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Spokane, Washington  Est. May 19, 1883
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100 years ago in North Idaho: Mine managers ask for troops to get strikers back to work

The miners of the Morning and Gold Hunter mines walked off the job several days before, and the Shoshone County Council of Defense ordered them back to work, as a matter national security, The Spokesman-Review reported on Aug. 7, 1918. (Spokesman-Review archives)
The miners of the Morning and Gold Hunter mines walked off the job several days before, and the Shoshone County Council of Defense ordered them back to work, as a matter national security, The Spokesman-Review reported on Aug. 7, 1918. (Spokesman-Review archives)

The managers of mines in and around Mullan, Idaho, wired the Idaho governor to ask that “troops be held in readiness” to quash labor troubles.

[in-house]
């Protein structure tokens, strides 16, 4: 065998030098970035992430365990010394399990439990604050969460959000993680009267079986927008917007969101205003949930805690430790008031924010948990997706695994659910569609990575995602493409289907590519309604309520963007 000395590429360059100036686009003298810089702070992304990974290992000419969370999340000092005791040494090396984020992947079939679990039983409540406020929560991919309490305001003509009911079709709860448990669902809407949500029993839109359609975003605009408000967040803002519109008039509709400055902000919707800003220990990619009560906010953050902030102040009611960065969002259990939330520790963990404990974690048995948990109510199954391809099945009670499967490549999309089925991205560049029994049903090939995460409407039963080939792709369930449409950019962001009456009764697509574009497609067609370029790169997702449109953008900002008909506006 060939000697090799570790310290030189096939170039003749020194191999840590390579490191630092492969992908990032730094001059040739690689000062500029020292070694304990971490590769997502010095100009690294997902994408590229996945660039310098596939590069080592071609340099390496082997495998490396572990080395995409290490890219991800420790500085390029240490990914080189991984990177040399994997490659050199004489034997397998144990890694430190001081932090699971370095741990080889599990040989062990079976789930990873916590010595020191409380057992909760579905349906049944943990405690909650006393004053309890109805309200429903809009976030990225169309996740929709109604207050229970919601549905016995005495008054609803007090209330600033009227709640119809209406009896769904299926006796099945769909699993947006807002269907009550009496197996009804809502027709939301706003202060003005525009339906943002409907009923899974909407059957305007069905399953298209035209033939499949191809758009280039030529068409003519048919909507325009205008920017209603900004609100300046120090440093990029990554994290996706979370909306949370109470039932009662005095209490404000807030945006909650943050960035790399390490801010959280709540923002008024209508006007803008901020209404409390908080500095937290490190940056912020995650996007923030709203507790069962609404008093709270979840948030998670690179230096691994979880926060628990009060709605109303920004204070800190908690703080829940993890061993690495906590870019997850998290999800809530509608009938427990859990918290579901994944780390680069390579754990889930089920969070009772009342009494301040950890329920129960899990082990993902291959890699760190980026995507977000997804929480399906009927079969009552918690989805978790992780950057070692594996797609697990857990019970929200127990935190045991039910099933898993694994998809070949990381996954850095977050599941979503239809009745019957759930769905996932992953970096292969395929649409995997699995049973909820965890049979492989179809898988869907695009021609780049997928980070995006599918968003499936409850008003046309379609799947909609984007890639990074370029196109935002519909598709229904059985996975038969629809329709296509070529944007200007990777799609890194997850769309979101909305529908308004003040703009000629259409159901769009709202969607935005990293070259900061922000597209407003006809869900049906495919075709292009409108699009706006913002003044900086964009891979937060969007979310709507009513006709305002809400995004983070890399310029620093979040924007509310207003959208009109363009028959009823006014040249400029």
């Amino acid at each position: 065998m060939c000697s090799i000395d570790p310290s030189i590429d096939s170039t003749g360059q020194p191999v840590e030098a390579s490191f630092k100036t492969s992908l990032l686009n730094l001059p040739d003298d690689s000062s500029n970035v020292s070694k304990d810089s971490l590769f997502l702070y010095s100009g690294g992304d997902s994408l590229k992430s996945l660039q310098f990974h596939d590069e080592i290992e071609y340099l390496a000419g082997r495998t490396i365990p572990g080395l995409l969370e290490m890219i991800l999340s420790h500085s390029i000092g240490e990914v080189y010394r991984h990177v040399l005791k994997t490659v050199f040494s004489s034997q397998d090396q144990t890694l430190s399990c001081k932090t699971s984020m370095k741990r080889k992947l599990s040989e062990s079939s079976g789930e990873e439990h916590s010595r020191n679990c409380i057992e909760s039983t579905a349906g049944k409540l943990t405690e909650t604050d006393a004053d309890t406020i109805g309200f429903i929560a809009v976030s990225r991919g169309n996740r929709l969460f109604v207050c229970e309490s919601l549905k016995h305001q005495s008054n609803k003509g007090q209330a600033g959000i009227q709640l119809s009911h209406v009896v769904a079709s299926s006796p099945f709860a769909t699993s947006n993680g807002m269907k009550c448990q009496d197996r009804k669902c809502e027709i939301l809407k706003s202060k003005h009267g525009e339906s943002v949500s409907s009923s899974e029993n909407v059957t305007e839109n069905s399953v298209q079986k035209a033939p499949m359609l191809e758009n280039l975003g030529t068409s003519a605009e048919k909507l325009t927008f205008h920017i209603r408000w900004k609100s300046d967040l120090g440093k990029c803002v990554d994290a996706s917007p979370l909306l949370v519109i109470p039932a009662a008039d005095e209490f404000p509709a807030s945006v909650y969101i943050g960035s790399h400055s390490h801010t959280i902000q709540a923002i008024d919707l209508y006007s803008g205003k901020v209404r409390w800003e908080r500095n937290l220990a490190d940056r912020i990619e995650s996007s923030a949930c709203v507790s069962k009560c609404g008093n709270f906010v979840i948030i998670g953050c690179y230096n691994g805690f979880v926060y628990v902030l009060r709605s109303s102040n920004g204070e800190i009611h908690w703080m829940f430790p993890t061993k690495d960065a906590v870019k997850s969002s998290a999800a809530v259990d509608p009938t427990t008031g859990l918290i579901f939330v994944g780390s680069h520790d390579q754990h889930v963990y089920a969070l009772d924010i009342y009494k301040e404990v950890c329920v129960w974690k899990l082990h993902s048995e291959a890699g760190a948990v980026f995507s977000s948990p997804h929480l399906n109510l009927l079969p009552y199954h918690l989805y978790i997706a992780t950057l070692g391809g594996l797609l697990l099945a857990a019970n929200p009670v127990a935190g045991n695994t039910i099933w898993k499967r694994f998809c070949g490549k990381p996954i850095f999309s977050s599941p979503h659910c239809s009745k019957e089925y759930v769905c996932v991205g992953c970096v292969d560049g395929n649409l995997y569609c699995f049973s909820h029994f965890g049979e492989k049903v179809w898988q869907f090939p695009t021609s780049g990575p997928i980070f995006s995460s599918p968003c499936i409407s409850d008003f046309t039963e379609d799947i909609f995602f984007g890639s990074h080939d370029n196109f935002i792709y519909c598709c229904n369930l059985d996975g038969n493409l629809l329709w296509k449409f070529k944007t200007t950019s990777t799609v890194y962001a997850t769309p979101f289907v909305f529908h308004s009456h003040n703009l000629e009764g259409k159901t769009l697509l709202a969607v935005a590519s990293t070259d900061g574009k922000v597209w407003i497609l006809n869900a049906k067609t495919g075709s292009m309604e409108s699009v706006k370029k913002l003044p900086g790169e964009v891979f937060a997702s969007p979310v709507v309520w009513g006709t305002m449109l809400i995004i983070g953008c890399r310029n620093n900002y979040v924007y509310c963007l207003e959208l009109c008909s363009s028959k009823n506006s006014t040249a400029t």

The miners of the Morning and Gold Hunter mines walked off the job several days before. The Shoshone County Council of Defense ordered them back to work, as a matter national security, but the men refused to comply. The strikers appealed to the U.S. secretary of labor to mediate the dispute, saying that they had “justifiable grievances.”

The county defense council responded by threatening to induct all of the strikers of draft age into the military.

“Those of the strikers who are aliens will be investigated and an effort made to deport them,” said The Spokesman-Review. “… Aliens, of whom most are said to be Finns, associated with IWW (Wobbly) agitators, are held responsible for the trouble.”

The newspaper said that there were fears that the troubles would spread to other mines in the Mullan and Wallace district, which furnished 40 percent of the lead produced in the U.S.

From the war beat: The tiny railroad stop of Piedmont, Washington, about 10 miles from Moran Prairie, was to be renamed Foch, in honor of General (Marshal) Ferdinand Foch, commander of the allied armies.

The president of the railroad suggested the name change, partly because there were already three other Piedmont stations in the state.

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